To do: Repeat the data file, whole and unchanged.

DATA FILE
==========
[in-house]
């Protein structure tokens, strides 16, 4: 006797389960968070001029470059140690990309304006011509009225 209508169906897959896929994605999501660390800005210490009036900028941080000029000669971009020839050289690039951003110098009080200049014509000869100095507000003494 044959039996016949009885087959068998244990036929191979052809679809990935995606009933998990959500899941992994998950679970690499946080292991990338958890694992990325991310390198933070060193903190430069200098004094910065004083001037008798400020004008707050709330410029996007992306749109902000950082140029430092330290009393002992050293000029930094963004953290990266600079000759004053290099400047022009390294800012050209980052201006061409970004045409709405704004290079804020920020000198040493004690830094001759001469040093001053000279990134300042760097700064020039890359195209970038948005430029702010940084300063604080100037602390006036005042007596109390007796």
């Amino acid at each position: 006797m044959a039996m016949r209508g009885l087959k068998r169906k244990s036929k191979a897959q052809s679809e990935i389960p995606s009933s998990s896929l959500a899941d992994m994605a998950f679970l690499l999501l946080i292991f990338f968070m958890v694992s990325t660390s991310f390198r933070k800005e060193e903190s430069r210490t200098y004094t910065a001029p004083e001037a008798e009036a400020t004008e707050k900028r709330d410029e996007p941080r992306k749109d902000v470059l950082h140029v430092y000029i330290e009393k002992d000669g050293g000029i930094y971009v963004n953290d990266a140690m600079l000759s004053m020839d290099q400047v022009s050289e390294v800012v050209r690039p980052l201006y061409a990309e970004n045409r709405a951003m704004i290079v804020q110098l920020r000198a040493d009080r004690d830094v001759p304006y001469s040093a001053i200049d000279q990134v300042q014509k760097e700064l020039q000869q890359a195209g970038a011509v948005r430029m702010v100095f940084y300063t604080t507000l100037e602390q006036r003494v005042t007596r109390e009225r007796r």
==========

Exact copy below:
[in-house]
């Protein structure tokens, strides 16, 4: 006797389960968070001029470059140690990309304006011509009225 209508169906897959896929994605999501660390800005210490009036900028941080000029000669971009020839050289690039951003110098009080200049014509000869100095507000003494 044959039996016949009885087959068998244990036929191979052809679809990935995606009933998990959500899941992994998950679970690499946080292991990338958890694992990325991310390198933070060193903190430069200098004094910065004083001037008798400020004008707050709330410029996007992306749109902000950082140029430092330290009393002992050293000029930094963004953290990266600079000759004053290099400047022009390294800012050209980052201006061409970004045409709405704004290079804020920020000198040493004690830094001759001469040093001053000279990134300042760097700064020039890359195209970038948005430029702010940084300063604080100037602390006036005042007596109390007796």
């Amino acid at each position: 006797m044959a039996m016949r209508g009885l087959k068998r169906k244990s036929k191979a897959q052809s679809e990935i389960p995606s009933s998990s896929l959500a899941d992994m994605a998950f679970l690499l999501l946080i292991f990338f968070m958890v694992s990325t660390s991310f390198r933070k800005e060193e903190s430069r210490t200098y004094t910065a001029p004083e001037a008798e009036a400020t004008e707050k900028r709330d410029e996007p941080r992306k749109d902000v470059l950082h140029v430092y000029i330290e009393k002992d000669g050293g000029i930094y971009v963004n953290d990266a140690m600079l000759s004053m020839d290099q400047v022009s050289e390294v800012v050209r690039p980052l201006y061409a990309e970004n045409r709405a951003m704004i290079v804020q110098l920020r000198a040493d009080r004690d830094v001759p304006y001469s040093a001053i200049d000279q990134v300042q014509k760097e700064l020039q000869q890359a195209g970038a011509v948005r430029m702010v100095f940084y300063t604080t507000l100037e602390q006036r003494v005042t007596r109390e009225r007796r």